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LCRA urged to modify water-management plan, curtail downstream releases

AUSTIN — With Texas experiencing one of the most intense droughts on record and inflows into the Highland Lakes nearly at a standstill, some local leaders are calling on the Lower Colorado River Authority to change the way it manages the water supply.

One of the most pressing concerns is the release of water from lakes Buchanan and Travis — which are less than half full — to rice farmers downstream in Matagorda, Wharton and Colorado counties.

"I think the most important problem is the water-management plan doesn’t address intense droughts," said Burnet County Judge Donna Klaeger Aug. 24 before the LCRA board. "It’s very concerning."

Authorities say the state is experiencing the worst single-year drought since 1895.

The LCRA began looking into revising its current water management plan in 2010 and convened an advisory committee. However, figures from the most current drought, which began in October 2010, have not been taken into account.

Burnet County Commissioner Joe Don Dockery asked the board to consider modifying the committee’s proposed changes to include the most recent data.

"It includes data from the 2009 drought, but not this current event," he said outside the board meeting. "Which basically means, the plan is already out of date before it’s even adopted."

In spite of Dockery’s appeal, other officials — including Burnet City Manager David Vaughn — argued against tinkering with the committee’s recommendations.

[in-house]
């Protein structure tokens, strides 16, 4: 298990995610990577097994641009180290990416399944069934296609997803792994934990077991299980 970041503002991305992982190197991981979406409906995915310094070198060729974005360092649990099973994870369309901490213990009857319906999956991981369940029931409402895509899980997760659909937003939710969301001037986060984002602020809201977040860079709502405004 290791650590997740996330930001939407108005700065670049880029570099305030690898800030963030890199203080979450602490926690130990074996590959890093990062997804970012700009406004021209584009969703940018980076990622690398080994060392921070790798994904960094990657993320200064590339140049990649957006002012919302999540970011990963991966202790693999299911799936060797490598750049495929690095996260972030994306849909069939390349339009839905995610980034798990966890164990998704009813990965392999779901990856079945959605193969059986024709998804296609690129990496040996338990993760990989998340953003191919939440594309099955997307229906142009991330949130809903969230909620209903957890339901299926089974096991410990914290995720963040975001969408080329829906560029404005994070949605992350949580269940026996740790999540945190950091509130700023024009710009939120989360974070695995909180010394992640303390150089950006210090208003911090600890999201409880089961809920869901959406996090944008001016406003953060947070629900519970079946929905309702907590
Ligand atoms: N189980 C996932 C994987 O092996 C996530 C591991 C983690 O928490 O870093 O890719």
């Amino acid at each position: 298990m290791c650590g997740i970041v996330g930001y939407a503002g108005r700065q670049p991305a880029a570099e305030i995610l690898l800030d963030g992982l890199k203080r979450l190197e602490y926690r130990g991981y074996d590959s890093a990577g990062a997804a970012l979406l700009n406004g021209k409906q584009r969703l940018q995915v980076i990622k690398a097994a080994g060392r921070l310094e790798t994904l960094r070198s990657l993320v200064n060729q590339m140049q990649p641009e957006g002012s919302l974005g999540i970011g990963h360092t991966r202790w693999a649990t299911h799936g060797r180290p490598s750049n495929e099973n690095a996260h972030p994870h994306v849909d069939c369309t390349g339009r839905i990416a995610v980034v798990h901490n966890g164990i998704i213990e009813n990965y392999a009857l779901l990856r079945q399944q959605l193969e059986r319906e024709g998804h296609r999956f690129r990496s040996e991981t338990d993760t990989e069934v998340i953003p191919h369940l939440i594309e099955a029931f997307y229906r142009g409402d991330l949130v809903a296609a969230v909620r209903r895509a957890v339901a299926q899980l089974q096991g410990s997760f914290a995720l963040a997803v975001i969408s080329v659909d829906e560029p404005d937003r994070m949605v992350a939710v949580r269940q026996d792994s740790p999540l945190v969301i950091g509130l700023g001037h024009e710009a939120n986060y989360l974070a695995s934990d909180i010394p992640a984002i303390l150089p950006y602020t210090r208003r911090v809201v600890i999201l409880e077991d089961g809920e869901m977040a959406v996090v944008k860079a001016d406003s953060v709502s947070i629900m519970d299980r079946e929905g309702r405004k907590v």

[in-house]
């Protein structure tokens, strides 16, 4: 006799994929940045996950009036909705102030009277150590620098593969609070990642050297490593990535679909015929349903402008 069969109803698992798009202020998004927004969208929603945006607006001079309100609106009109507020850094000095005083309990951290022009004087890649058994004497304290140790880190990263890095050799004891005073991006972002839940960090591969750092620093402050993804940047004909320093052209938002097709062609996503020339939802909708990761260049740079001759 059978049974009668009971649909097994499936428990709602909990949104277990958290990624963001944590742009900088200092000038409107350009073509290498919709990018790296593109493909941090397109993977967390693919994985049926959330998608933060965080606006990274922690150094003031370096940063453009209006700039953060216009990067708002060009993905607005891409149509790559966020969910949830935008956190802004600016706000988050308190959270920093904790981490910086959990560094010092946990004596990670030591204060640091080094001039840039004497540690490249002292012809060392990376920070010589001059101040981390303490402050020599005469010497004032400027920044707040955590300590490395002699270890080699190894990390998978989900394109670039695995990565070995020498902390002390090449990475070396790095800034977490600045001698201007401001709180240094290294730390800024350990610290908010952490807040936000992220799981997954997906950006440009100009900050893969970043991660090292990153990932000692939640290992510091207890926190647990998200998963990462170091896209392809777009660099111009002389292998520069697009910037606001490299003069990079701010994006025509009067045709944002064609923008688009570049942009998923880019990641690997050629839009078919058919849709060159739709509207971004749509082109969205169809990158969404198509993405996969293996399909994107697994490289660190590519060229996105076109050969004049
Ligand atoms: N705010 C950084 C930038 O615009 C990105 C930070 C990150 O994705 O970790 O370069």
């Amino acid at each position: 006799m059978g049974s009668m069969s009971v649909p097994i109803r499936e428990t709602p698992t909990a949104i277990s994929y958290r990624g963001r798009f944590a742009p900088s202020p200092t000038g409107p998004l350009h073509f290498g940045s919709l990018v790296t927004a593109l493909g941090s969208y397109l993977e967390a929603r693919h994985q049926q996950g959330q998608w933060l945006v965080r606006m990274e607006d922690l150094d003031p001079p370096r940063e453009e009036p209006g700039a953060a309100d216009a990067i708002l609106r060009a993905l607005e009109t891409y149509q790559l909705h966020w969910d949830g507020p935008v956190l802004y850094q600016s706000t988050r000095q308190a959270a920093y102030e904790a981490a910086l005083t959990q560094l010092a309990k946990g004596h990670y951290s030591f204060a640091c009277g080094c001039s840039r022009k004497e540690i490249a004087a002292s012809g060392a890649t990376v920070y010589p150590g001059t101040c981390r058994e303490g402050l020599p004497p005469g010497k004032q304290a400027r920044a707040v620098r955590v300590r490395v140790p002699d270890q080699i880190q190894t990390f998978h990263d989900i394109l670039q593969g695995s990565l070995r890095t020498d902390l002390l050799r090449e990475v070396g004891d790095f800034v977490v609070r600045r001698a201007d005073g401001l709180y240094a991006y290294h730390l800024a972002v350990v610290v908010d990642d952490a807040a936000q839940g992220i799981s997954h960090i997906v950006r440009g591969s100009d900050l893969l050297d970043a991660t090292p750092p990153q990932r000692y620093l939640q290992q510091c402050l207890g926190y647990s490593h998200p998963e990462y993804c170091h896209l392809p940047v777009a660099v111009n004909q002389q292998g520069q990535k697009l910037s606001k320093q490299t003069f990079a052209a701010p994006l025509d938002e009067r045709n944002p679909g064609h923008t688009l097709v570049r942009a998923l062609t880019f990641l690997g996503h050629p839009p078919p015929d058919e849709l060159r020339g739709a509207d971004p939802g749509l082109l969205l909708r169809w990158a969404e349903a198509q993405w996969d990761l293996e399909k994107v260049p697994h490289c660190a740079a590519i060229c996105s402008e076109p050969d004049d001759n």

"This is a package," Vaughn said. "Any deviation from the package changes everything."

Jennifer Walker of the Sierra Club agreed with Vaughn.

"I urge you all to consider this as a package. If any element of the package changes, I fear it unbalances the other elements," Walker said.

The recommendations went before the board Aug. 24. The members put off a final decision on the committee’s updates for at least a month to conduct a review.

Even if the board adopts the changes, LCRA officials said it would still be several months before the updated plan goes into effect.

The Texas Commission on Environmental Quality has the final decision.

Several of the recommendations address the downstream release of water for agricultural purposes. Under the current plan, the LCRA can’t suspend those releases unless the combined water storage of lakes Buchanan and Travis is below 1.4 million acre-feet as of Jan. 1.

Under the current plan, officials can’t halt a release of water to rice farmers because the lakes have not fallen below that trigger point.

A proposed change would give the LCRA a second trigger point — June 1 — before releasing a "second crop."

LCRA officials said the current agriculture releases of 50,000-90,000 acre-feet of water run from July to October.

Dockery asked the authority to requesting TECQ authorize an emergency modification to the current water management plan to limit the second release.

Board Chairman Timothy Timmerman said the matter could not be discussed in open session.

One LCRA official countered the authority is following a plan that is working.

"We are managing our water from the Highland Lakes through the state-approved water management plan,"  said LCRA Executive Manager of Water Services Suzanne Zarling. "And (the plan) is working the way it’s supposed to. We are communicating with our customers — and our irrigation customers — asking them to minimize their use."

The board also heard a gloomy update on the current drought conditions.

October 2010 to July 2011 have been the driest 10 months in Texas since records have been kept, Zarling said.

Inflows — or the water that comes into the chain of lakes along the Colorado River — have dramatically slowed because of the drought.

From Jan. 1 through July, only 73,694 acre-feet of water has flowed into the Highland Lakes, she said.

The average for that period is 819,530 acre feet. In 2009 during the last drought, Zarling said 183,254 acre feet of water flowed into the Highland Lakes during that same seven-month period.

"And this month (August) puts us on a record for the lowest inflows ever to the Highland Lakes," she said. "The forecast doesn’t show any significant relief."